Hong Kong Court looks again at the Rule in Gibbs in China Singyes
In the recent case of Re China Singyes Solar Technologies Holdings Limited, the Hong Kong Court took another look at the Gibbs rule in sanctioning a parallel scheme of arrangement.
China Singyes Solar Technologies Holdings Limited is incorporated in Bermuda and listed in Hong Kong. Together with its subsidiaries, it engages in the business of curtain wall installation and solar engineering and construction in the PRC. In 2018, the group’s financial condition deteriorated and China Singyes defaulted in its offshore obligations, comprising convertible bonds and notes.
The proposed schemes, promoted in Hong Kong and Bermuda, sought to compromise those debt securities with US$41.4 million paid upfront and new notes being issued to the value of the remaining debt.
In considering whether to sanction the Hong Kong scheme, the Hong Kong Court applied the well-established principles in Re Mongolian Mining Corp and Re Da Yu Financial Holdings Ltd, including but not limited to considering whether the scheme has utility.
The Court held it did so because:
- It is effective in its place of incorporation because there is a parallel scheme in Bermuda.
- The convertible bonds are governed by English law but there is no need to seek recognition of the scheme in England because 100 per cent of the holders voted in favour of the scheme, bringing into operation the exception to the Gibbs rule of submission to the jurisdiction of the foreign Court.
- The notes are governed by New York law but Chapter 15 recognition is not required because the vast majority of the Noteholders voted in favour of the scheme, there is no invariable rule that Chapter 15 recognition is necessary whenever New York law governed debts are compromised and there was no reason to believe that any of the non-voting unknown scheme creditors would try to enforce their claims in the USA.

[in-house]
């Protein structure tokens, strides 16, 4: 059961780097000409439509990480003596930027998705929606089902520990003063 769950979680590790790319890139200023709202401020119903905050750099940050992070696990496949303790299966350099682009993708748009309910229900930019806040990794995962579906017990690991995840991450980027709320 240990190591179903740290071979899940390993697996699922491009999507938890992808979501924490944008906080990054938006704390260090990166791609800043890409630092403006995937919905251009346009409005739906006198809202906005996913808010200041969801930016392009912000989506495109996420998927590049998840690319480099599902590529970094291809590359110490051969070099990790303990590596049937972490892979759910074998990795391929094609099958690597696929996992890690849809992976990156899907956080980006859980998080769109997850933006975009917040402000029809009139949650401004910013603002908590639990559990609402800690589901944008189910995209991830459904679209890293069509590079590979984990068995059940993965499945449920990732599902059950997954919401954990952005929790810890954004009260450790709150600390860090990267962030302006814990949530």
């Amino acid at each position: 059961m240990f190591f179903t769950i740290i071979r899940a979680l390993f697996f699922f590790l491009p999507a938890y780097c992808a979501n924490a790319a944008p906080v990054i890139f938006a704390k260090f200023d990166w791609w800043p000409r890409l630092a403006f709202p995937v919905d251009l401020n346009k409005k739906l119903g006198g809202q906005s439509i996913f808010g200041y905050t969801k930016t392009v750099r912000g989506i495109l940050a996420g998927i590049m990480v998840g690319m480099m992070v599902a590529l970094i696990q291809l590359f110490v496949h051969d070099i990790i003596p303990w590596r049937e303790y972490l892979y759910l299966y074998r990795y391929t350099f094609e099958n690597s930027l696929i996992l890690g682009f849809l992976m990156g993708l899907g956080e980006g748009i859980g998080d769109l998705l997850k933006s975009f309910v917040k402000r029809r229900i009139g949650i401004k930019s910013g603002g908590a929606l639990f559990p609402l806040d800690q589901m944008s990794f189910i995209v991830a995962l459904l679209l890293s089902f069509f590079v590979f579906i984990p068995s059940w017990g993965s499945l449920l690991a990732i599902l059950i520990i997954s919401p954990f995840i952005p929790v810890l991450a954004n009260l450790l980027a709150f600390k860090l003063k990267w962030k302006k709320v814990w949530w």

Ultimately, the guiding principle is that the Court should not act in vain or make an order which has no substantive effect. A scheme does not require either worldwide effectiveness or worldwide certainty.
Considering whether there was otherwise a defect in the scheme by it purporting to compromise contractual rights of third parties, in this case guarantors, the Court held there was not. As the release of the guarantee liabilities was necessary to prevent the scheme being undermined, the compromise was permissible. Nor would the class be fractured by the proposed receipt by some creditors and not others, of an enhanced benefit.
This decision follows Re Lumena New Materials Corp as another example of common law courts robust approach to the sanctioning of schemes and the application (or otherwise) of the Gibbs rule.
Harneys acted as offshore counsel in both China Singyes and Re Lumena New Materials Corp.